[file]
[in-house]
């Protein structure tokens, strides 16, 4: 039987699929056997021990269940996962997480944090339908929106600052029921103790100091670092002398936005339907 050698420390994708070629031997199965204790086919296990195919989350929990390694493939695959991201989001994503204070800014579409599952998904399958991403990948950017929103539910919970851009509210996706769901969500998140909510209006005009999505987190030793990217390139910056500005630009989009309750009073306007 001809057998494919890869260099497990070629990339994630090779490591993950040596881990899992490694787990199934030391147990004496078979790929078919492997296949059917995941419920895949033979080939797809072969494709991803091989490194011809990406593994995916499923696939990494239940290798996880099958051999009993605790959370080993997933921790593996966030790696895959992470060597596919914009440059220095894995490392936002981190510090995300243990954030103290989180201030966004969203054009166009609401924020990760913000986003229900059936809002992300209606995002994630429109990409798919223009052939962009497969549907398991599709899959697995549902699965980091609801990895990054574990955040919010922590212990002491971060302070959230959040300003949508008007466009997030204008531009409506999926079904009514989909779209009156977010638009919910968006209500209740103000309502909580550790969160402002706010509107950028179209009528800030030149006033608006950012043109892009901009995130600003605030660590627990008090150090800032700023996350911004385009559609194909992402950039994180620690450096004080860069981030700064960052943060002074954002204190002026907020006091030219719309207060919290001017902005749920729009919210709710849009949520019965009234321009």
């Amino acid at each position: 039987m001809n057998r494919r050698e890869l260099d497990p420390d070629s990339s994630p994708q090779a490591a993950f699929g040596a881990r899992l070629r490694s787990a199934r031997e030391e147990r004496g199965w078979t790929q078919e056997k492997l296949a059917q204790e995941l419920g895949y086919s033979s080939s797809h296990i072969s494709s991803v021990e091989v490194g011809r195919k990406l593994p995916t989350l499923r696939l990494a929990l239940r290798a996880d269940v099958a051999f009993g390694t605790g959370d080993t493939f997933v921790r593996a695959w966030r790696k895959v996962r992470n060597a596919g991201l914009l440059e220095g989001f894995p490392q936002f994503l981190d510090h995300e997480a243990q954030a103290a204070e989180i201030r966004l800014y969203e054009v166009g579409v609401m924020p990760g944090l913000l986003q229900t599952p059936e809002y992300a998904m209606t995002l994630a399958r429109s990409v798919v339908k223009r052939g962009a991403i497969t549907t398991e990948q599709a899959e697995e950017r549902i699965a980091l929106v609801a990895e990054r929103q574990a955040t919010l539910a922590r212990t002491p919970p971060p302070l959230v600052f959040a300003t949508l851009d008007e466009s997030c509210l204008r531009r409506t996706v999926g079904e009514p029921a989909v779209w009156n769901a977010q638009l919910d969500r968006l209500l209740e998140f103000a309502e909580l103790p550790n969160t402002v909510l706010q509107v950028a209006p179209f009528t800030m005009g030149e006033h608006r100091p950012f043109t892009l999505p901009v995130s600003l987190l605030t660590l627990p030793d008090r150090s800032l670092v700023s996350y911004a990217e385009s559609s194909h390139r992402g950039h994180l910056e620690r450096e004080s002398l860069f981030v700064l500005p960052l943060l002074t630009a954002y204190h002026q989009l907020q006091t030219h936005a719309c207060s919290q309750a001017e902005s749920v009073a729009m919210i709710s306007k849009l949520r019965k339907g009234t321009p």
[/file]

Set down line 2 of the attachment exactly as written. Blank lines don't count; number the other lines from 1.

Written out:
């Protein structure tokens, strides 16, 4: 039987699929056997021990269940996962997480944090339908929106600052029921103790100091670092002398936005339907 050698420390994708070629031997199965204790086919296990195919989350929990390694493939695959991201989001994503204070800014579409599952998904399958991403990948950017929103539910919970851009509210996706769901969500998140909510209006005009999505987190030793990217390139910056500005630009989009309750009073306007 001809057998494919890869260099497990070629990339994630090779490591993950040596881990899992490694787990199934030391147990004496078979790929078919492997296949059917995941419920895949033979080939797809072969494709991803091989490194011809990406593994995916499923696939990494239940290798996880099958051999009993605790959370080993997933921790593996966030790696895959992470060597596919914009440059220095894995490392936002981190510090995300243990954030103290989180201030966004969203054009166009609401924020990760913000986003229900059936809002992300209606995002994630429109990409798919223009052939962009497969549907398991599709899959697995549902699965980091609801990895990054574990955040919010922590212990002491971060302070959230959040300003949508008007466009997030204008531009409506999926079904009514989909779209009156977010638009919910968006209500209740103000309502909580550790969160402002706010509107950028179209009528800030030149006033608006950012043109892009901009995130600003605030660590627990008090150090800032700023996350911004385009559609194909992402950039994180620690450096004080860069981030700064960052943060002074954002204190002026907020006091030219719309207060919290001017902005749920729009919210709710849009949520019965009234321009």